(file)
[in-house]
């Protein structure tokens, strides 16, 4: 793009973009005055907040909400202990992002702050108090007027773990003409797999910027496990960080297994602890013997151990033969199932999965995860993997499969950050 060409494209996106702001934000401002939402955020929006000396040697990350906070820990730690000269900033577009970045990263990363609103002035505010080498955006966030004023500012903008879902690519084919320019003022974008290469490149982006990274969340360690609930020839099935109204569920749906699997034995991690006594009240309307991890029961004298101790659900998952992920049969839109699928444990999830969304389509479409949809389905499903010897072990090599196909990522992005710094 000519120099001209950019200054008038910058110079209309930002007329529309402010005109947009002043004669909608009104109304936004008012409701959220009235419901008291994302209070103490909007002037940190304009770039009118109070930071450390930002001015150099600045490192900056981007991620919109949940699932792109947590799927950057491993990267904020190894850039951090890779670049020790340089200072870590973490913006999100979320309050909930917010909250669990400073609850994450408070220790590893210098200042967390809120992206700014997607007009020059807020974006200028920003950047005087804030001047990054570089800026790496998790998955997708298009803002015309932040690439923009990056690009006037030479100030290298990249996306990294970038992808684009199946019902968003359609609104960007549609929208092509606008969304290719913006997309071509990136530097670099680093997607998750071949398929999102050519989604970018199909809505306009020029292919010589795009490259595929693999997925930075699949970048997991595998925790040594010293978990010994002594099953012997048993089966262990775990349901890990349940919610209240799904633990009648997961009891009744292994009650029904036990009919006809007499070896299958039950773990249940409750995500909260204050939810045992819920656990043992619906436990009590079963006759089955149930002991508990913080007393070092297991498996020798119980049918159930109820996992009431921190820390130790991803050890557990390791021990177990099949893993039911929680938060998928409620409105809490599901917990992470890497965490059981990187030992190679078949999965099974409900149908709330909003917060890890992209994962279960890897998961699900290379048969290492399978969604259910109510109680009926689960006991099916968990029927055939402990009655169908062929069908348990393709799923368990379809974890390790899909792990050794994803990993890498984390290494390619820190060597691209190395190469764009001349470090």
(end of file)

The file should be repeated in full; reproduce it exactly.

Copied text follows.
[in-house]
């Protein structure tokens, strides 16, 4: 793009973009005055907040909400202990992002702050108090007027773990003409797999910027496990960080297994602890013997151990033969199932999965995860993997499969950050 060409494209996106702001934000401002939402955020929006000396040697990350906070820990730690000269900033577009970045990263990363609103002035505010080498955006966030004023500012903008879902690519084919320019003022974008290469490149982006990274969340360690609930020839099935109204569920749906699997034995991690006594009240309307991890029961004298101790659900998952992920049969839109699928444990999830969304389509479409949809389905499903010897072990090599196909990522992005710094 000519120099001209950019200054008038910058110079209309930002007329529309402010005109947009002043004669909608009104109304936004008012409701959220009235419901008291994302209070103490909007002037940190304009770039009118109070930071450390930002001015150099600045490192900056981007991620919109949940699932792109947590799927950057491993990267904020190894850039951090890779670049020790340089200072870590973490913006999100979320309050909930917010909250669990400073609850994450408070220790590893210098200042967390809120992206700014997607007009020059807020974006200028920003950047005087804030001047990054570089800026790496998790998955997708298009803002015309932040690439923009990056690009006037030479100030290298990249996306990294970038992808684009199946019902968003359609609104960007549609929208092509606008969304290719913006997309071509990136530097670099680093997607998750071949398929999102050519989604970018199909809505306009020029292919010589795009490259595929693999997925930075699949970048997991595998925790040594010293978990010994002594099953012997048993089966262990775990349901890990349940919610209240799904633990009648997961009891009744292994009650029904036990009919006809007499070896299958039950773990249940409750995500909260204050939810045992819920656990043992619906436990009590079963006759089955149930002991508990913080007393070092297991498996020798119980049918159930109820996992009431921190820390130790991803050890557990390791021990177990099949893993039911929680938060998928409620409105809490599901917990992470890497965490059981990187030992190679078949999965099974409900149908709330909003917060890890992209994962279960890897998961699900290379048969290492399978969604259910109510109680009926689960006991099916968990029927055939402990009655169908062929069908348990393709799923368990379809974890390790899909792990050794994803990993890498984390290494390619820190060597691209190395190469764009001349470090």